UK government releases £32m emergency aid in wake of storm Irma

8 Sep 17

The UK government has released £32m emergency aid to its overseas territories hit by hurricane Irma and is providing extra emergency support, such as 'shelter kits'. 

It had planned to release £12m, but increased this after Cobra, the cabinet emergency committee, said the destruction on the British territories of Anguilla and the British Virgin Islands was worse than expected. 

British Virgin Islands governor Gus Jaspert declared a state of emergency for the territory, in a statement, and said it had requested the further assistance from the UK, which is now being provided.

Priti Patel, UK international development secretary, said: “The UK has already sent emergency UK aid relief supplies including 200 shelter kits, each able to support a family of five, providing immediate relief to 1,000 people who have lost their homes.

“I have sent world-leading humanitarian experts to the region who are working with the British Red Cross to urgently assess need and ensure that the UK’s help reaches those whose lives have been torn apart by the destruction wrought by hurricane Irma,” she added. 

A military task group has been dispatched, including ship HMS Ocean with at least three helicopters on board. Hundreds of marines and engineers have been sent in transport planes to support the relief efforts.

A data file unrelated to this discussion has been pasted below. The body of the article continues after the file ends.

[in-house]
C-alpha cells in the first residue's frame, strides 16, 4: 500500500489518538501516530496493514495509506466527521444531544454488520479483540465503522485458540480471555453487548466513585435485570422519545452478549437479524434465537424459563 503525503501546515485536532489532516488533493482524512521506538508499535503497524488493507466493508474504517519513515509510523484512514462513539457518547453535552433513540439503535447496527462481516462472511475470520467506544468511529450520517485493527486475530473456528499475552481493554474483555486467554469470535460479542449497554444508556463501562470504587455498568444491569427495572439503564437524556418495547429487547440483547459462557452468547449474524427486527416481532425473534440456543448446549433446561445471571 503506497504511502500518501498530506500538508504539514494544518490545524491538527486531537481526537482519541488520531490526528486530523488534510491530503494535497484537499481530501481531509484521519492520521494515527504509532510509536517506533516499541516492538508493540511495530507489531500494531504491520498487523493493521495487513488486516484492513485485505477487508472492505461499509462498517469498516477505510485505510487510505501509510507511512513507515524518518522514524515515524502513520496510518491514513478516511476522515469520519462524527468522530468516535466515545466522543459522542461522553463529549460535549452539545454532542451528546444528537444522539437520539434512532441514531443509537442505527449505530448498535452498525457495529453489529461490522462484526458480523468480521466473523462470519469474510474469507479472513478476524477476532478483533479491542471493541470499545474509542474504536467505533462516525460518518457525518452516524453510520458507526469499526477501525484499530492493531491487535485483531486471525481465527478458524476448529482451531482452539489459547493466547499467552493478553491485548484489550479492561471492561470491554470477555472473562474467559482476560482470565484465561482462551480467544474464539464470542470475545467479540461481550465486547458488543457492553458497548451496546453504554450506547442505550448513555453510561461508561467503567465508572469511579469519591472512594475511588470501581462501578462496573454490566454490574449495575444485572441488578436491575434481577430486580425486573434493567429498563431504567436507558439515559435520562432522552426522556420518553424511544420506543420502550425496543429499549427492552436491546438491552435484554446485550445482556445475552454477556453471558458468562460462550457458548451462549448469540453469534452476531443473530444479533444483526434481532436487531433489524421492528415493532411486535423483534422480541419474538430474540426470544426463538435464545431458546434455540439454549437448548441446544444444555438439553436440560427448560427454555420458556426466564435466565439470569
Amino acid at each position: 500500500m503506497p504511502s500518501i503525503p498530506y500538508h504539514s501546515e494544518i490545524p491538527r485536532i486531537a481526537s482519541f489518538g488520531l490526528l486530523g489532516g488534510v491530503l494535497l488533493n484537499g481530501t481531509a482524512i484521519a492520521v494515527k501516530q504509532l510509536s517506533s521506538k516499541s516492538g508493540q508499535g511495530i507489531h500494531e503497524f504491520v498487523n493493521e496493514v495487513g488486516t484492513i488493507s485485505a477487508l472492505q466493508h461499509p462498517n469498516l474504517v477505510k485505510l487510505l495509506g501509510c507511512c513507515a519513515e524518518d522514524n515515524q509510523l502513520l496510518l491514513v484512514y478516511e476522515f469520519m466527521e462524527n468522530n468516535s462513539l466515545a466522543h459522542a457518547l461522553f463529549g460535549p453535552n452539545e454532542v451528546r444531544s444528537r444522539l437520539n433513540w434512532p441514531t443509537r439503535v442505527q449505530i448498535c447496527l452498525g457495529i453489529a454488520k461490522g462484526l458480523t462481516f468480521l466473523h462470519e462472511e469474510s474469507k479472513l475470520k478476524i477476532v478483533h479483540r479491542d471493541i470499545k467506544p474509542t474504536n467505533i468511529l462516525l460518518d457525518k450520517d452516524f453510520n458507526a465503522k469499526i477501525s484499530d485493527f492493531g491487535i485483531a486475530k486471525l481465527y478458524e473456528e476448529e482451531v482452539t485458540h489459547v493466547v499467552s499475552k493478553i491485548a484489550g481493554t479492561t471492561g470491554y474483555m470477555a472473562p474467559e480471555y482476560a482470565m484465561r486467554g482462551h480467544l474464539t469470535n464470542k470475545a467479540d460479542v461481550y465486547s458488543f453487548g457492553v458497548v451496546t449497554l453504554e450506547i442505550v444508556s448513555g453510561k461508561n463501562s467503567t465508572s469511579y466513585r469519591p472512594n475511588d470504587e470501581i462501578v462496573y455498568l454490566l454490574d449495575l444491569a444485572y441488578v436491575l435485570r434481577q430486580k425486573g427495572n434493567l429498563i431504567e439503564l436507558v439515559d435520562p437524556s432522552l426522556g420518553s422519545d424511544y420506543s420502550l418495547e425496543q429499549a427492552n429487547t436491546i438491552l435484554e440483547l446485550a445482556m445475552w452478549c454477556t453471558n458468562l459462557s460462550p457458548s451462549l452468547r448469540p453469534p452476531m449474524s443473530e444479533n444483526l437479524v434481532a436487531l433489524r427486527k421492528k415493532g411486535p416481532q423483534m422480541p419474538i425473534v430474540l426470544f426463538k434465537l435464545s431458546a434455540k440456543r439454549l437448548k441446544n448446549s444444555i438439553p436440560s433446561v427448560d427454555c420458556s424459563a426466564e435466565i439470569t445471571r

France and the Netherlands have both sent aid to islands affected by the storm. France sent emergency food and water to its overseas territories and president Emmanuel Macron said he would visit the French Caribbean islands “as soon as possible”.

The Netherlands sent aid with military support, food and water, after its defence ministry met on Thursday morning. 

Irma passed over the British territories of Anguilla, Montserrat and the British Virgin Islands on Wednesday night, and the UK islands of Turks and Caicos on Thursday evening.

About 49 million people are directly in the path of the hurricane, including more than 10.5 million children, with early estimates suggesting that 74,000 people have been affected, the United Nations said.

The UN secretary-general’s spokesperson said yesterday in a statement that the UN was already supporting national relief efforts.

UN emergency relief coordinator Mark Lowcock said: “In the days preceding the storm’s landfall, humanitarian agencies began to pre-position supplies and technical experts to support national and regional relief efforts.”

The UN Development Programme (UNDP) said it would send experts on crisis recovery to assist in the Caribbean. 

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